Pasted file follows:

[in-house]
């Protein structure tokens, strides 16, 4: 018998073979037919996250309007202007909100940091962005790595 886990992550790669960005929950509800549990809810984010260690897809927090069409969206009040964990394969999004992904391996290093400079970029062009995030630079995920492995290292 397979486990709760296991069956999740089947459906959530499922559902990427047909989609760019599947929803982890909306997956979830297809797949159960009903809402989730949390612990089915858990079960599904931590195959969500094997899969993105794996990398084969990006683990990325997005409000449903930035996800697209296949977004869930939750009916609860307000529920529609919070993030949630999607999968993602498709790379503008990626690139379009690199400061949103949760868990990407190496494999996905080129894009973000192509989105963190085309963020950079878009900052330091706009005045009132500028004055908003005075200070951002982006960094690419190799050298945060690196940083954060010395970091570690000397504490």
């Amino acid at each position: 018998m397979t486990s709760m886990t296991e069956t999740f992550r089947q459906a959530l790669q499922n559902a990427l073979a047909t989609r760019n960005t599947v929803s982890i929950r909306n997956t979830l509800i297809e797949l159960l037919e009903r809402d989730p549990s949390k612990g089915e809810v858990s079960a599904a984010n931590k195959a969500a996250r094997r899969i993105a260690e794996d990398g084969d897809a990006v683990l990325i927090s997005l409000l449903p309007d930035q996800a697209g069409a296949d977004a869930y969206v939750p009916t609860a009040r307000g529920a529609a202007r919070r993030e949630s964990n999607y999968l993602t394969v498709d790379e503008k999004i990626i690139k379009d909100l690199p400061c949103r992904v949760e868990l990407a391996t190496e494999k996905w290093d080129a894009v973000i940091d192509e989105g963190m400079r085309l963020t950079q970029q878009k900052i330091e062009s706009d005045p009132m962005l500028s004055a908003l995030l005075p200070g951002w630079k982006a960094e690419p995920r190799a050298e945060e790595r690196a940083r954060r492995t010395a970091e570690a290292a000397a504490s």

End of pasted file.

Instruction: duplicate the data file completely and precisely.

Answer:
[in-house]
């Protein structure tokens, strides 16, 4: 018998073979037919996250309007202007909100940091962005790595 886990992550790669960005929950509800549990809810984010260690897809927090069409969206009040964990394969999004992904391996290093400079970029062009995030630079995920492995290292 397979486990709760296991069956999740089947459906959530499922559902990427047909989609760019599947929803982890909306997956979830297809797949159960009903809402989730949390612990089915858990079960599904931590195959969500094997899969993105794996990398084969990006683990990325997005409000449903930035996800697209296949977004869930939750009916609860307000529920529609919070993030949630999607999968993602498709790379503008990626690139379009690199400061949103949760868990990407190496494999996905080129894009973000192509989105963190085309963020950079878009900052330091706009005045009132500028004055908003005075200070951002982006960094690419190799050298945060690196940083954060010395970091570690000397504490």
């Amino acid at each position: 018998m397979t486990s709760m886990t296991e069956t999740f992550r089947q459906a959530l790669q499922n559902a990427l073979a047909t989609r760019n960005t599947v929803s982890i929950r909306n997956t979830l509800i297809e797949l159960l037919e009903r809402d989730p549990s949390k612990g089915e809810v858990s079960a599904a984010n931590k195959a969500a996250r094997r899969i993105a260690e794996d990398g084969d897809a990006v683990l990325i927090s997005l409000l449903p309007d930035q996800a697209g069409a296949d977004a869930y969206v939750p009916t609860a009040r307000g529920a529609a202007r919070r993030e949630s964990n999607y999968l993602t394969v498709d790379e503008k999004i990626i690139k379009d909100l690199p400061c949103r992904v949760e868990l990407a391996t190496e494999k996905w290093d080129a894009v973000i940091d192509e989105g963190m400079r085309l963020t950079q970029q878009k900052i330091e062009s706009d005045p009132m962005l500028s004055a908003l995030l005075p200070g951002w630079k982006a960094e690419p995920r190799a050298e945060e790595r690196a940083r954060r492995t010395a970091e570690a290292a000397a504490s």